Intel: Nehalem EP ramp is steep
AMD price war looms large
As part of its preview of its "Nehalem EX" processor for high-end servers yesterday, Intel cushioned the blow in delaying this chip by showing how well its baby brother, the "Nehalem EP" chip for two-socket boxes, was doing in the market.
Boyd Davis, general manager at Intel's Server Platforms Group marketing, said that customer acceptance was high for the Nehalem EP chips (sold as the Xeon 5500s and launched at the end of March). The Nehalem EPs, also known by the codename "Gainestown" for a while, are the first Intel servers sporting the much-needed QuickPath Interconnect for linking processors, memory, and I/O using lots of bandwidth, thus allowing the Nehalem cores to get about twice as much work done as their predecessor quad-core Xeon 5400 chips, which were crippled by the Xeon's frontside bus architecture.
Despite the fact that server makers had not been ready to launch all of their server products in March and are just now, in some cases, getting their iron out there to chase the budget dollars, Davis says that Intel is projecting that the Nehalem EP will comprise more than 50 per cent of two-socket chip shipments "by mid-August, if not a little bit sooner".
This is, Davis said, ahead of expectations, and considering the performance boost that the Nehalem EPs offered (particularly for virtualized server workloads), the bar was probably set pretty high even with the bad economy. Some would say precisely because of the economic meltdown.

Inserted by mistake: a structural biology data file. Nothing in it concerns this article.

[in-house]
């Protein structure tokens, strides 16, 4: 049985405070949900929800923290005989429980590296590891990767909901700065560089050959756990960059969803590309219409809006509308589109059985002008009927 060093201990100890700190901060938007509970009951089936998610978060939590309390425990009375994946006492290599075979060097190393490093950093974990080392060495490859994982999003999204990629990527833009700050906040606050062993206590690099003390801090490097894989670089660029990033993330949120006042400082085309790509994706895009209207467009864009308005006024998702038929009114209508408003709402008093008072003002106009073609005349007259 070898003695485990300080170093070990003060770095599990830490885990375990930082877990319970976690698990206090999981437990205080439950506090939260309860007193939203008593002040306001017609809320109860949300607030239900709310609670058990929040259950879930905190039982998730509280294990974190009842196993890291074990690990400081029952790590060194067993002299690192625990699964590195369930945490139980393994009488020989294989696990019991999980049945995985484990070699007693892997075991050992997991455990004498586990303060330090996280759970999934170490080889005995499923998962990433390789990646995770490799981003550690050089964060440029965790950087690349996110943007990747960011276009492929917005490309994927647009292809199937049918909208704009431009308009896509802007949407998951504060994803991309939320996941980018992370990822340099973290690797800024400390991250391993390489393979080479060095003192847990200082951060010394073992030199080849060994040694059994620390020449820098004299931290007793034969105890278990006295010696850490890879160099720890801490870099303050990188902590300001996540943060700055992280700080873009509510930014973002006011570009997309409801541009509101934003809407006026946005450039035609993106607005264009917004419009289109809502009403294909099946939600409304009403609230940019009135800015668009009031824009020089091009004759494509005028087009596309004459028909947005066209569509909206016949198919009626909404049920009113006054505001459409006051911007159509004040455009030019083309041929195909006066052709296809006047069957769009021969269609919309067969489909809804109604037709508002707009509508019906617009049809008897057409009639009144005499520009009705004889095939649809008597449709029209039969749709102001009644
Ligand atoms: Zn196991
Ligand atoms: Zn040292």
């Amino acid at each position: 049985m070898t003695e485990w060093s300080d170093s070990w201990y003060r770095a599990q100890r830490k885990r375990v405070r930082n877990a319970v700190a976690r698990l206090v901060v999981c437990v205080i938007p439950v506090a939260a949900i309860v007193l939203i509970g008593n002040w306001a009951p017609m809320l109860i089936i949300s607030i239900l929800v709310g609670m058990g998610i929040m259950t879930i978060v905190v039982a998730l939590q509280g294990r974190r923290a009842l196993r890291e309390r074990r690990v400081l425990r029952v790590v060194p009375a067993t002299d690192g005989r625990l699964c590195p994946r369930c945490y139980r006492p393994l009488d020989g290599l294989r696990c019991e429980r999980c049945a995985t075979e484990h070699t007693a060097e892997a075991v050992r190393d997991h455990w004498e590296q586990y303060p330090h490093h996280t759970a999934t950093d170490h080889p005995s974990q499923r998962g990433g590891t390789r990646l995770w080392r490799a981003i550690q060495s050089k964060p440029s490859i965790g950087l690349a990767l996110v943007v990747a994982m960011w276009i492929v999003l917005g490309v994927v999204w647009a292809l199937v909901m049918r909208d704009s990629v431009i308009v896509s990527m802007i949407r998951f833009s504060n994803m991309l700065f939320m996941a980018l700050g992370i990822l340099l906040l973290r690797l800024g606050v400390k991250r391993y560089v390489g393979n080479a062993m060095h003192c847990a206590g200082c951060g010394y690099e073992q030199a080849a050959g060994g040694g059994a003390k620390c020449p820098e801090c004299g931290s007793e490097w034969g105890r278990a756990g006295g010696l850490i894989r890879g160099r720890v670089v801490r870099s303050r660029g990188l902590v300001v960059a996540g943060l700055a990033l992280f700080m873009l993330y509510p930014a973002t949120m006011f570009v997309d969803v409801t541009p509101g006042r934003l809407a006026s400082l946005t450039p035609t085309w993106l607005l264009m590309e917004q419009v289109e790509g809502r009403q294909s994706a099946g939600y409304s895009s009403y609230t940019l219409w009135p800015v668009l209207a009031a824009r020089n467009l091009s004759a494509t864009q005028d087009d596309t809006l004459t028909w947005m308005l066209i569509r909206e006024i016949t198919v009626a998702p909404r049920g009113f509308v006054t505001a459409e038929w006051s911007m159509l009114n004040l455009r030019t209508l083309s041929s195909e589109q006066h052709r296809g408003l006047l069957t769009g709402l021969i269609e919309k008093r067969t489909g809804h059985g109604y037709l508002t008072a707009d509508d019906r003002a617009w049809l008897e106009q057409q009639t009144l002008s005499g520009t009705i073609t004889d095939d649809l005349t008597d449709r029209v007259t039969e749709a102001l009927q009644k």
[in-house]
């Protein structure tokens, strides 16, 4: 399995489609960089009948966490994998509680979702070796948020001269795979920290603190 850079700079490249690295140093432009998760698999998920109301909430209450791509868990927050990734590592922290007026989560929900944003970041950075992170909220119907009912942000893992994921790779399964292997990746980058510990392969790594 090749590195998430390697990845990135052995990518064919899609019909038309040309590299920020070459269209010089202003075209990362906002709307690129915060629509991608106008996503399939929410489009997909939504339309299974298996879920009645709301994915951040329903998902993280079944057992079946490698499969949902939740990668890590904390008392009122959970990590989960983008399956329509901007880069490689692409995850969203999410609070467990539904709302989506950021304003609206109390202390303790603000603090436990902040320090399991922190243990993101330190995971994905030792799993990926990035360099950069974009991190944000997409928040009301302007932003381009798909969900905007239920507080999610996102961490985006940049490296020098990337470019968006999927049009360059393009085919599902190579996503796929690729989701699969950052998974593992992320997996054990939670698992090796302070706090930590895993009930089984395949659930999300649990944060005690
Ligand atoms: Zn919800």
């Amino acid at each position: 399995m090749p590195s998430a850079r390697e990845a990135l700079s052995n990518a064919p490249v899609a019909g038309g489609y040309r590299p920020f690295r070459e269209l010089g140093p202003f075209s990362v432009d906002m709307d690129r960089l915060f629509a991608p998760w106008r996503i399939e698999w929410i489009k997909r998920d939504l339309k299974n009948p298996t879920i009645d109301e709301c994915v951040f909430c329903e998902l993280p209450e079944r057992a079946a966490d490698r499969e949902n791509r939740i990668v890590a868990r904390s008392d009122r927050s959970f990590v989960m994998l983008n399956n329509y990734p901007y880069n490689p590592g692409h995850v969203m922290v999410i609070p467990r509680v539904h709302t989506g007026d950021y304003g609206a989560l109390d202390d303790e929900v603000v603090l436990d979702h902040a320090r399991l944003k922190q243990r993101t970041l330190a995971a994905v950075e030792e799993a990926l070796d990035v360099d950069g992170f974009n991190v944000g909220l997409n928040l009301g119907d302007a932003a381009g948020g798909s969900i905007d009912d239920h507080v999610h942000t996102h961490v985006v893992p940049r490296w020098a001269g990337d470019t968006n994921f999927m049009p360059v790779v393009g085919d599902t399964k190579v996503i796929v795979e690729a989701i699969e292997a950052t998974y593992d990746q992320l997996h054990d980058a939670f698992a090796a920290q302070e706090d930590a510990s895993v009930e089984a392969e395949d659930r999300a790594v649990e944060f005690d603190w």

At this point, over 73 server makers have put together some 230 different Nehalem EP systems, and more than 100 systems and application packages gave been tuned and optimized to take advantage of Nehalem EP's features and thus chase that 2X performance boost over the "Harpertown" quad-core Xeon 5400s. (All that performance doesn't come for free, as you might expect. Customers don't have to recompile their applications to move them from prior Xeons to the Nehalem EPs, but tuning is required for maximum performance because of the radically different architectures of the systems.)
Based on the results of a set of five different benchmarks for each workload type, Intel says the Nehalem EPs deliver up to 3.5 times the memory bandwidth, up to 2.5 times the database performance, up to 1.7 times the integer throughput, and up to 2.2 times the floating point performance of the Xeon 5400s. Those are top-bin comparisons of the Xeon 5500 and the Xeon 5400 chips, and you have to be careful of the "up to" clause, of course.
Davis said that there have been over 6,000 articles in the trade and general press about the Nehalem EPs since the launch and over 97,000 blog posts yammering about the chips and systems. Over 60,000 people, he added, had attended Intel online events relating to the chips.
Advanced Micro Devices might be preparing to launch its "Istanbul" six-core Opteron processor any day now, but even with potentially more performance per core than Intel can deliver, AMD has to be braced for a pretty tough fight. A six-core chip Istanbul without simultaneous multi-threading may not best a four-core Nehalem EP that does have HyperThreading.
All point-to-point interconnects being equal (that would be HyperTransport versus QPI), I smell a price war with lots of skirmishes. ®